Now let's suppose I charge you $1 per play. There are two ways to calculate this out. The first and easiest way is to subtract $1 from your previous result of 97 cents and realize that you lose about 3 cents per play on average. The other way to do this is to start over from the beginning, taking into account how much you actually win. In that case, you make nothing on a single six, you make $24 on a double six and you lose $1 on everything else. In that case, the equation becomes:

    ($0 x 10/36) + ($24 x 1/36) + ($-1 x 25/36) = -.027777

    So, Meyer's calculation for average win over time is correct. If you made a boatload of cards, you would win, on average (with lots and lots of samples) almost 110g per card. That is if the 1/58 is correct. I would have to agree that it is probably not correct and, even though there may be 58 types of cards, the chance of getting each is not the same. The odds of getting the 5000g card is probably more like 1/5000 (or worse).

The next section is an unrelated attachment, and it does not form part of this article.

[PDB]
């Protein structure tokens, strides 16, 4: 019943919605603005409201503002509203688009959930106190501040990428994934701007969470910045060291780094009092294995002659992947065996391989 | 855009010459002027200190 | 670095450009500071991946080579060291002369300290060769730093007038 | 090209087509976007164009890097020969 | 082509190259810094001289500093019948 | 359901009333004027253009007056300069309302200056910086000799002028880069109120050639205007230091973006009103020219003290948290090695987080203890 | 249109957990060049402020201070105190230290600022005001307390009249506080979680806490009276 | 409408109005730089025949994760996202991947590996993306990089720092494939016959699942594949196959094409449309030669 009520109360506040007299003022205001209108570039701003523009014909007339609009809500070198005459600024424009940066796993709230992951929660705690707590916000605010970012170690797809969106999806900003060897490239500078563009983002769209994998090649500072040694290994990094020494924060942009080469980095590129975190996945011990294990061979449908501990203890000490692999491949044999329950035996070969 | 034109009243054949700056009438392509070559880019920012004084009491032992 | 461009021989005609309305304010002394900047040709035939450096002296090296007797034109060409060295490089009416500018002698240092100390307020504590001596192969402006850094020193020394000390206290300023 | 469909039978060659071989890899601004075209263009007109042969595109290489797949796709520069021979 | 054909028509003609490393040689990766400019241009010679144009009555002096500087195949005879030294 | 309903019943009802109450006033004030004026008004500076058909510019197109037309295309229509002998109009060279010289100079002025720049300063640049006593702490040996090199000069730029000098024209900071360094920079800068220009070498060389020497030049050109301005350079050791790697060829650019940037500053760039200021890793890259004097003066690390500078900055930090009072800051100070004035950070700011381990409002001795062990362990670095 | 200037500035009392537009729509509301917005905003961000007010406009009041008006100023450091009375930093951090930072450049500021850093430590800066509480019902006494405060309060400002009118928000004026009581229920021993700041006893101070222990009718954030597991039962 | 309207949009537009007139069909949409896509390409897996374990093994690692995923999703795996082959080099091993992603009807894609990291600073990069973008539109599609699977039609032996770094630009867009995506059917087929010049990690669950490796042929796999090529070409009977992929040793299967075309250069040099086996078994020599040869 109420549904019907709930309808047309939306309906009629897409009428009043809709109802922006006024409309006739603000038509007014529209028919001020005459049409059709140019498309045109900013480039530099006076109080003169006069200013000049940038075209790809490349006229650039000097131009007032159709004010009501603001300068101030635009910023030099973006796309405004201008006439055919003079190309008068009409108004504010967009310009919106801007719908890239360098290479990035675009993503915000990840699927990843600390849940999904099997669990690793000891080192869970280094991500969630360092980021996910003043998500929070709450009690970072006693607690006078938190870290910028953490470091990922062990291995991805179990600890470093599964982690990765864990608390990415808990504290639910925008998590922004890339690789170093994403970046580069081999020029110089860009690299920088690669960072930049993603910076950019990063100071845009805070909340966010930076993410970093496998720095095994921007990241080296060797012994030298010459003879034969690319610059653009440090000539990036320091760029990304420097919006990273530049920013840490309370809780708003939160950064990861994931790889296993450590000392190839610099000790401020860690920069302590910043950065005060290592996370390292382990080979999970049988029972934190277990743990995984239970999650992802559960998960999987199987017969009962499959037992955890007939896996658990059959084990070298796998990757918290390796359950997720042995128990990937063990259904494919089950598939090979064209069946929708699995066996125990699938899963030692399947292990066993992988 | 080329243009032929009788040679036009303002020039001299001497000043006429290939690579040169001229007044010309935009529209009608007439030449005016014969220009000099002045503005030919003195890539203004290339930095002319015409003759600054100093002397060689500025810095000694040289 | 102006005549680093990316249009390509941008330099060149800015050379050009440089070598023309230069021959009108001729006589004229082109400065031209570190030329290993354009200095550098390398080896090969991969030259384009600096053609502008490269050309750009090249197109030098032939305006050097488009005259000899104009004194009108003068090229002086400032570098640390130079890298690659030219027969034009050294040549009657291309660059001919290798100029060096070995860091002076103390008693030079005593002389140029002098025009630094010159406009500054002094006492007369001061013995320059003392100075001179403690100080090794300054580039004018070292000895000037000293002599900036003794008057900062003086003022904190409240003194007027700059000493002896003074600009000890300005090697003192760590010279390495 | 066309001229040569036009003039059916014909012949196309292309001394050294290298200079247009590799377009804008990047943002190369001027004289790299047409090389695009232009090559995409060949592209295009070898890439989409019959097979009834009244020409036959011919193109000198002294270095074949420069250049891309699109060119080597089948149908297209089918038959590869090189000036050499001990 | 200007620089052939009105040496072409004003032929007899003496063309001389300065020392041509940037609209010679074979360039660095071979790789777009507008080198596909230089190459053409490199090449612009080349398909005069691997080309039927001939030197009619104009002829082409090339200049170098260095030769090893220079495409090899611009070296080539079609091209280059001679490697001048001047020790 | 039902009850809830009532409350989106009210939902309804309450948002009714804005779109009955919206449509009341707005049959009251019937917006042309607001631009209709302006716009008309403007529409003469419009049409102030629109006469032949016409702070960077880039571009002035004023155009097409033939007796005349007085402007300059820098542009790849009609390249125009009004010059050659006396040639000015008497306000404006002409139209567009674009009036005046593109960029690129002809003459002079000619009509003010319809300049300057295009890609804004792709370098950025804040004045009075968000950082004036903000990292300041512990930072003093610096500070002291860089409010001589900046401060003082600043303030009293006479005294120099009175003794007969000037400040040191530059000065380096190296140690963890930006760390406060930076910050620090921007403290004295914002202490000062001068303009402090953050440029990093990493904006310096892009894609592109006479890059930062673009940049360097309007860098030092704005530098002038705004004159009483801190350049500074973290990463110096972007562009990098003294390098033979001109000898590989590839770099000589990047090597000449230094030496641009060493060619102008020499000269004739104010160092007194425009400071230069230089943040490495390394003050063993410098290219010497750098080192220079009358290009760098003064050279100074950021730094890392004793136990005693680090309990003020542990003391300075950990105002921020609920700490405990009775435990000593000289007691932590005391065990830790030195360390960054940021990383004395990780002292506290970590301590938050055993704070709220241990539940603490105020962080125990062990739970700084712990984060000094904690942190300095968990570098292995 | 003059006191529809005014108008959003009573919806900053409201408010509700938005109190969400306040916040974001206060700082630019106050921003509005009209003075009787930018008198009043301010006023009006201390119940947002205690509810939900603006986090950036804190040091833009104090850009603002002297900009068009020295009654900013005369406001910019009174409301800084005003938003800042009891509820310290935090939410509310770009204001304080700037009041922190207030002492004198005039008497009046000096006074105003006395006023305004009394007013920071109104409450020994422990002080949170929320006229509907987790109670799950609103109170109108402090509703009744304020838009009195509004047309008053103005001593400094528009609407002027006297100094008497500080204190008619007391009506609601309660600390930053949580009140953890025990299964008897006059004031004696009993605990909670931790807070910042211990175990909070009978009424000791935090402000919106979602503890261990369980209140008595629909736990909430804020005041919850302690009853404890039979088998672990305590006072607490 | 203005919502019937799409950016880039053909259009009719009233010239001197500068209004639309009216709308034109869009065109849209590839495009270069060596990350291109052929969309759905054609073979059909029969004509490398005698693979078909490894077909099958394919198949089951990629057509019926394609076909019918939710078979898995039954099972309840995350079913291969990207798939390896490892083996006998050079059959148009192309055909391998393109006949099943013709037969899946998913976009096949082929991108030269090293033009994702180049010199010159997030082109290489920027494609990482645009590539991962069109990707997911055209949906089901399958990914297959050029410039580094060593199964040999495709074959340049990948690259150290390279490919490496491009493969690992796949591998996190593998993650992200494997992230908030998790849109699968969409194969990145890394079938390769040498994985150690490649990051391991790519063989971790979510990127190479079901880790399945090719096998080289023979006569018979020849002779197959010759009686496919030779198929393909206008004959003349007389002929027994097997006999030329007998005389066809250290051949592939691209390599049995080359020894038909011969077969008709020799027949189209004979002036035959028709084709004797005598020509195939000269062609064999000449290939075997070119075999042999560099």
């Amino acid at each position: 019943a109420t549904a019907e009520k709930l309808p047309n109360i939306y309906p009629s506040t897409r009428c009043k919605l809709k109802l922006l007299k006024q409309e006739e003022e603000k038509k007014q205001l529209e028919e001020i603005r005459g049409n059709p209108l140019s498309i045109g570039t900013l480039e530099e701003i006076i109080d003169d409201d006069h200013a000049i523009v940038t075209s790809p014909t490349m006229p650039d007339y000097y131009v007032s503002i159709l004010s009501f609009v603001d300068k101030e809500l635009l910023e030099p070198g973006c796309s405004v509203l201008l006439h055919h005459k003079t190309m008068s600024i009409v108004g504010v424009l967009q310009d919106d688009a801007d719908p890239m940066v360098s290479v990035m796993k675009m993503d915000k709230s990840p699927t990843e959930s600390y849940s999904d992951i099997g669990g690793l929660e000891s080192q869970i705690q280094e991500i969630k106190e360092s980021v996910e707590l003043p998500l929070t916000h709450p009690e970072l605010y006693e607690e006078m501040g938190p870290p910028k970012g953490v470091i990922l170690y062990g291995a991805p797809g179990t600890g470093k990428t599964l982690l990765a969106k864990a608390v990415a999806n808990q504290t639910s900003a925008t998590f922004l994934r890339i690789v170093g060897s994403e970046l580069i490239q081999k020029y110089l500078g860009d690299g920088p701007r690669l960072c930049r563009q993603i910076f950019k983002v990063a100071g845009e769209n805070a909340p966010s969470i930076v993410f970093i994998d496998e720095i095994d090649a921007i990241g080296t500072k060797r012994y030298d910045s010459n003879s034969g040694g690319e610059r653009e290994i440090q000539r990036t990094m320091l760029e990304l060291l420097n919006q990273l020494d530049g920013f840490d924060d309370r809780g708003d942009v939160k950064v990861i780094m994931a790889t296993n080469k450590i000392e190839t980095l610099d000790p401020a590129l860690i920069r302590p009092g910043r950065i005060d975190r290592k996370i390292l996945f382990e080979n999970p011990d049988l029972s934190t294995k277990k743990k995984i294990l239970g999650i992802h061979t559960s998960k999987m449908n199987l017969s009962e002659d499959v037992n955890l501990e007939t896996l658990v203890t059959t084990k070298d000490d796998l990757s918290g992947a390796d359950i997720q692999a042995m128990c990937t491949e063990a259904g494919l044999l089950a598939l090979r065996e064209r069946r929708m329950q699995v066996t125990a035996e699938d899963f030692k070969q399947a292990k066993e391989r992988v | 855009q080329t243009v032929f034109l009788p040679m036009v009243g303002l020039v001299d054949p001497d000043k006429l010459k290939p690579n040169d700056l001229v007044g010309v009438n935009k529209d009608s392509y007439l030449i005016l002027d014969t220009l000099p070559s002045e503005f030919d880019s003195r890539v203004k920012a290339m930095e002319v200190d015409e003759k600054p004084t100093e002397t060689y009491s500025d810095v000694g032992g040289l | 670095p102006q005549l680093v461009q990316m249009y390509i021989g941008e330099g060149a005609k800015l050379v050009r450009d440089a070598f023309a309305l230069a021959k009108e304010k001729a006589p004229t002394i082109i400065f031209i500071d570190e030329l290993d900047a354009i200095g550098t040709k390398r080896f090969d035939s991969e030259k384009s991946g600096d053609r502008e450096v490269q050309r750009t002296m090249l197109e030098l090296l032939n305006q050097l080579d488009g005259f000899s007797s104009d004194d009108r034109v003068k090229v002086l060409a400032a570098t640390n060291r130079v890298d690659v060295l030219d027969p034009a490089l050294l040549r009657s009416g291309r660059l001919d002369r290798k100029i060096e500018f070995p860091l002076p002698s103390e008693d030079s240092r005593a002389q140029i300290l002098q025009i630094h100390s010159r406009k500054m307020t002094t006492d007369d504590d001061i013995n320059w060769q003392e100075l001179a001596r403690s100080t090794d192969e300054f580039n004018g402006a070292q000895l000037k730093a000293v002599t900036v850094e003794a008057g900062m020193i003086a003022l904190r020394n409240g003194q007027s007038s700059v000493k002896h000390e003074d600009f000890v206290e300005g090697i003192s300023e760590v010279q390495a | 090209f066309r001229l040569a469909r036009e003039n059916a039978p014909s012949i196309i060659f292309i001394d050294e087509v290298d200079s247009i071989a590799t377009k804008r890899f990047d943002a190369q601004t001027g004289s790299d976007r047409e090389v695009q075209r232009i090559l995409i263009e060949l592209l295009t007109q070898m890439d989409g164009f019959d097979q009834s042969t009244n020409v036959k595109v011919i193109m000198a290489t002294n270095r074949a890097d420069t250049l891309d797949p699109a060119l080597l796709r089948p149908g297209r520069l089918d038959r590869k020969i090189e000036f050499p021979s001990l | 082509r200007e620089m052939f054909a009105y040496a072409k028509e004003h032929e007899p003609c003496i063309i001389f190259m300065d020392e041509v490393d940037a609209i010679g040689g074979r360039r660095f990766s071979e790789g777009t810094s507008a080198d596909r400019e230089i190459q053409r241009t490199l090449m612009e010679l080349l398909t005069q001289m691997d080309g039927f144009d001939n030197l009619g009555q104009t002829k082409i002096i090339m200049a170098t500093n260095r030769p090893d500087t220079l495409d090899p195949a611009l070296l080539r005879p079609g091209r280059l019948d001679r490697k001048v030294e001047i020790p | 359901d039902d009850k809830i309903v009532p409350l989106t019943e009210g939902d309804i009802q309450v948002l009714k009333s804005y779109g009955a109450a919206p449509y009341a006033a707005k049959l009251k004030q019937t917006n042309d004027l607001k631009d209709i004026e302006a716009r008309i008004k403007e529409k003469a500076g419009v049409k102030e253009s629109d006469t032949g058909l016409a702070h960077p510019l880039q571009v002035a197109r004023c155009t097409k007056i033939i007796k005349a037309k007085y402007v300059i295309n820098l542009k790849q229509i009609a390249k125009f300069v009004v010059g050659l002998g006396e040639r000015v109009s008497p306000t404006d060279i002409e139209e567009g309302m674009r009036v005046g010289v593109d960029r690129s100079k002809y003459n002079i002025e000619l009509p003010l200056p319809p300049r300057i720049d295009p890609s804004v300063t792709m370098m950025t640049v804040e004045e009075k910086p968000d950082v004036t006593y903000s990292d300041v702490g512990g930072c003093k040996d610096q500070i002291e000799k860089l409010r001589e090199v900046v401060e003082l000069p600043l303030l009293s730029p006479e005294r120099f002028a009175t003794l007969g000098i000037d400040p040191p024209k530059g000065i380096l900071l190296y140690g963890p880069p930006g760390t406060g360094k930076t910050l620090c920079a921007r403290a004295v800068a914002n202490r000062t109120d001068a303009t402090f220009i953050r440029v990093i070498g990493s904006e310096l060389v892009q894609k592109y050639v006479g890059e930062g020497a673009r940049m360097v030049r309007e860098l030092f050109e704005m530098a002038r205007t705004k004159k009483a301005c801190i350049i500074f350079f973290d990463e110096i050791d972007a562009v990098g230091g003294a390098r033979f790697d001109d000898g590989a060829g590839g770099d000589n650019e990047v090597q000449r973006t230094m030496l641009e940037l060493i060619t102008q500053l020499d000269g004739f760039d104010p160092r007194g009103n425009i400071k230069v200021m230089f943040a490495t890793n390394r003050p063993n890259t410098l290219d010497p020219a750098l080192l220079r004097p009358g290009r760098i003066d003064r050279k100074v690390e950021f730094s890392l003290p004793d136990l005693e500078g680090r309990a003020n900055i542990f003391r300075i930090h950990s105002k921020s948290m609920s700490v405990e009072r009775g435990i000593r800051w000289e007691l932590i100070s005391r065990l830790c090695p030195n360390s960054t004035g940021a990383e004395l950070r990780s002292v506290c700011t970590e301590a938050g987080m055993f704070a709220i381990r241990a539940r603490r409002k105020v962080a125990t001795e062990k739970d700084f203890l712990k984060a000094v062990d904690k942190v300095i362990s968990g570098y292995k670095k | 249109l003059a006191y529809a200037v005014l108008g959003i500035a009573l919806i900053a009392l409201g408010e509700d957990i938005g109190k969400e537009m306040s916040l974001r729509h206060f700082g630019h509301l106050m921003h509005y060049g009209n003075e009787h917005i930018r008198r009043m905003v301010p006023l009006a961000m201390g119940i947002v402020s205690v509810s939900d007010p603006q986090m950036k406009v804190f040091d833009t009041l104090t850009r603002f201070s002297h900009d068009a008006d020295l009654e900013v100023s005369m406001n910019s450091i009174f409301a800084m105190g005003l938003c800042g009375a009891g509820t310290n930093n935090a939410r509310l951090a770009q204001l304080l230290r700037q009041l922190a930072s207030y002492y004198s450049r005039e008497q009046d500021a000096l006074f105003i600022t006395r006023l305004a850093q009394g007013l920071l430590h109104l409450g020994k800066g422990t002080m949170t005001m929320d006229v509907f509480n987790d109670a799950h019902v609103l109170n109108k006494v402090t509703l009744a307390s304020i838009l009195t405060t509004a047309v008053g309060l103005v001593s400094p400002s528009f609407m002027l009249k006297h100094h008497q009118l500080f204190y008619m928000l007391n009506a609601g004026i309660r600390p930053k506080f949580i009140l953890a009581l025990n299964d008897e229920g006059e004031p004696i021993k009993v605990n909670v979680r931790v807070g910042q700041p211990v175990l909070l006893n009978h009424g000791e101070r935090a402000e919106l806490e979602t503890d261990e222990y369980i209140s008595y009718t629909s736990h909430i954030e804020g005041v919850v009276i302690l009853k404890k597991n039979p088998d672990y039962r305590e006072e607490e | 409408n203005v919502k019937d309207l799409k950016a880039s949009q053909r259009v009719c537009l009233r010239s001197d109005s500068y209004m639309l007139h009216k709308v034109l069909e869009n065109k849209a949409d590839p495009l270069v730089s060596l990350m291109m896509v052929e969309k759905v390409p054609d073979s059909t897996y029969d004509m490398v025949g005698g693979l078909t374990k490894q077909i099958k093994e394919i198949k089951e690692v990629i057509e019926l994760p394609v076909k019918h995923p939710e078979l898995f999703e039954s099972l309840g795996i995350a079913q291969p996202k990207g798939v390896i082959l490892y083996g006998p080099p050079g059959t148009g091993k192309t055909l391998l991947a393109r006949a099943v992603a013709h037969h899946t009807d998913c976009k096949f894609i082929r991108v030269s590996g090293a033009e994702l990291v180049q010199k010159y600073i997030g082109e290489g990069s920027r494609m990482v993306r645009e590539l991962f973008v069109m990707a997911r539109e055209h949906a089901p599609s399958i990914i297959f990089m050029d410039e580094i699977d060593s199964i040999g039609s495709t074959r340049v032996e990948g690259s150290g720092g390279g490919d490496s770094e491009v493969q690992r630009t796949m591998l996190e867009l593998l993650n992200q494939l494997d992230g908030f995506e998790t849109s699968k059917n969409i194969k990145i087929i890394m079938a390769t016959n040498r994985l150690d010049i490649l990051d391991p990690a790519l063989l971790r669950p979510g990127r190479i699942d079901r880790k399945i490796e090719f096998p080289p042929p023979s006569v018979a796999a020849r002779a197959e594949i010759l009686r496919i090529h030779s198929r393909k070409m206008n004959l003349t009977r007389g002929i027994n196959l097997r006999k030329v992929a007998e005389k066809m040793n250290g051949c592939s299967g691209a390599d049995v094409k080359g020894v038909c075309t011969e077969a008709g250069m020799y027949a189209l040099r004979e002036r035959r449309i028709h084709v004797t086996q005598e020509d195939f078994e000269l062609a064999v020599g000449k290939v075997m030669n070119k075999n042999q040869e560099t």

At any rate, if we are able to figure out the approximate probability of each card, we can calculate the average value quite easily. If we have that, we can figure out how to price these cards and make money from them.

  6. #6
    Zerohour's Avatar
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    1 in 58 does not guarantee you anything every 58 attempts, it means you are getting closer and closer to the chance that you will eventually see one. Like the mounts, people mistakenly believed that if they ran ZG or Strat 100 times, they would be almost assured of the drop. It's 1 in 100 chance, right? Correct, except it's not a diminishing outcome. I am not a statistics expert, but I can use common sense. I've seen reports of over 400 attempts on Baron with no mount.